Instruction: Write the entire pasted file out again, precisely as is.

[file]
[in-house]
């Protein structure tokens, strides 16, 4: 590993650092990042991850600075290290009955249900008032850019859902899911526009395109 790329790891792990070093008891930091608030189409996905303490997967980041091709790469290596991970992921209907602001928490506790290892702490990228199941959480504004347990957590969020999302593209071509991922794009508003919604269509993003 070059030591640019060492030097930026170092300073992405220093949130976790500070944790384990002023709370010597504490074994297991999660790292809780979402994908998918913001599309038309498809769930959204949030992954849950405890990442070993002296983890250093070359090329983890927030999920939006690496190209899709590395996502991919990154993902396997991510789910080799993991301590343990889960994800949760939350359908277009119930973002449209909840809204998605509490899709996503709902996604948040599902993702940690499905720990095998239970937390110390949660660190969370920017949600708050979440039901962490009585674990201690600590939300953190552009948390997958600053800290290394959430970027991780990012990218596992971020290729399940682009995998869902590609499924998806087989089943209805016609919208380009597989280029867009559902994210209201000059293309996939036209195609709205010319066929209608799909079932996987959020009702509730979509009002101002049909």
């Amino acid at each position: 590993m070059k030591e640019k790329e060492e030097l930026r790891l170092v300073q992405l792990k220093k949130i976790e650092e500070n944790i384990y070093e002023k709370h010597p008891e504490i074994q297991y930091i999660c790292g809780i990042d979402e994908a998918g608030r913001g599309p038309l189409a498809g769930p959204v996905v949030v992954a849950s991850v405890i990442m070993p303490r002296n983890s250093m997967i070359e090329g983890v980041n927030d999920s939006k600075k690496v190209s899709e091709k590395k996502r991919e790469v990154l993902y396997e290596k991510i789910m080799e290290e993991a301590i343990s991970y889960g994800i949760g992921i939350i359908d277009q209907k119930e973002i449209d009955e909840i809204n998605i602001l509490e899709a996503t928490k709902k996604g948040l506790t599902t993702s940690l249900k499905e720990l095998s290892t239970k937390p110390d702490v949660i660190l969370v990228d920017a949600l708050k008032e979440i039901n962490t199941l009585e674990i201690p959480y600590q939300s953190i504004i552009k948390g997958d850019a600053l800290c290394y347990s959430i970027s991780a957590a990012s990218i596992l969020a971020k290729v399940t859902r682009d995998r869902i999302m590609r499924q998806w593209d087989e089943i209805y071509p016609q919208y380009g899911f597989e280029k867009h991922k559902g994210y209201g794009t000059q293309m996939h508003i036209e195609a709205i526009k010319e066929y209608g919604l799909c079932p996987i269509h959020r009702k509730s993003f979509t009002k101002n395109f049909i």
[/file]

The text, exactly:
[in-house]
């Protein structure tokens, strides 16, 4: 590993650092990042991850600075290290009955249900008032850019859902899911526009395109 790329790891792990070093008891930091608030189409996905303490997967980041091709790469290596991970992921209907602001928490506790290892702490990228199941959480504004347990957590969020999302593209071509991922794009508003919604269509993003 070059030591640019060492030097930026170092300073992405220093949130976790500070944790384990002023709370010597504490074994297991999660790292809780979402994908998918913001599309038309498809769930959204949030992954849950405890990442070993002296983890250093070359090329983890927030999920939006690496190209899709590395996502991919990154993902396997991510789910080799993991301590343990889960994800949760939350359908277009119930973002449209909840809204998605509490899709996503709902996604948040599902993702940690499905720990095998239970937390110390949660660190969370920017949600708050979440039901962490009585674990201690600590939300953190552009948390997958600053800290290394959430970027991780990012990218596992971020290729399940682009995998869902590609499924998806087989089943209805016609919208380009597989280029867009559902994210209201000059293309996939036209195609709205010319066929209608799909079932996987959020009702509730979509009002101002049909």
């Amino acid at each position: 590993m070059k030591e640019k790329e060492e030097l930026r790891l170092v300073q992405l792990k220093k949130i976790e650092e500070n944790i384990y070093e002023k709370h010597p008891e504490i074994q297991y930091i999660c790292g809780i990042d979402e994908a998918g608030r913001g599309p038309l189409a498809g769930p959204v996905v949030v992954a849950s991850v405890i990442m070993p303490r002296n983890s250093m997967i070359e090329g983890v980041n927030d999920s939006k600075k690496v190209s899709e091709k590395k996502r991919e790469v990154l993902y396997e290596k991510i789910m080799e290290e993991a301590i343990s991970y889960g994800i949760g992921i939350i359908d277009q209907k119930e973002i449209d009955e909840i809204n998605i602001l509490e899709a996503t928490k709902k996604g948040l506790t599902t993702s940690l249900k499905e720990l095998s290892t239970k937390p110390d702490v949660i660190l969370v990228d920017a949600l708050k008032e979440i039901n962490t199941l009585e674990i201690p959480y600590q939300s953190i504004i552009k948390g997958d850019a600053l800290c290394y347990s959430i970027s991780a957590a990012s990218i596992l969020a971020k290729v399940t859902r682009d995998r869902i999302m590609r499924q998806w593209d087989e089943i209805y071509p016609q919208y380009g899911f597989e280029k867009h991922k559902g994210y209201g794009t000059q293309m996939h508003i036209e195609a709205i526009k010319e066929y209608g919604l799909c079932p996987i269509h959020r009702k509730s993003f979509t009002k101002n395109f049909i």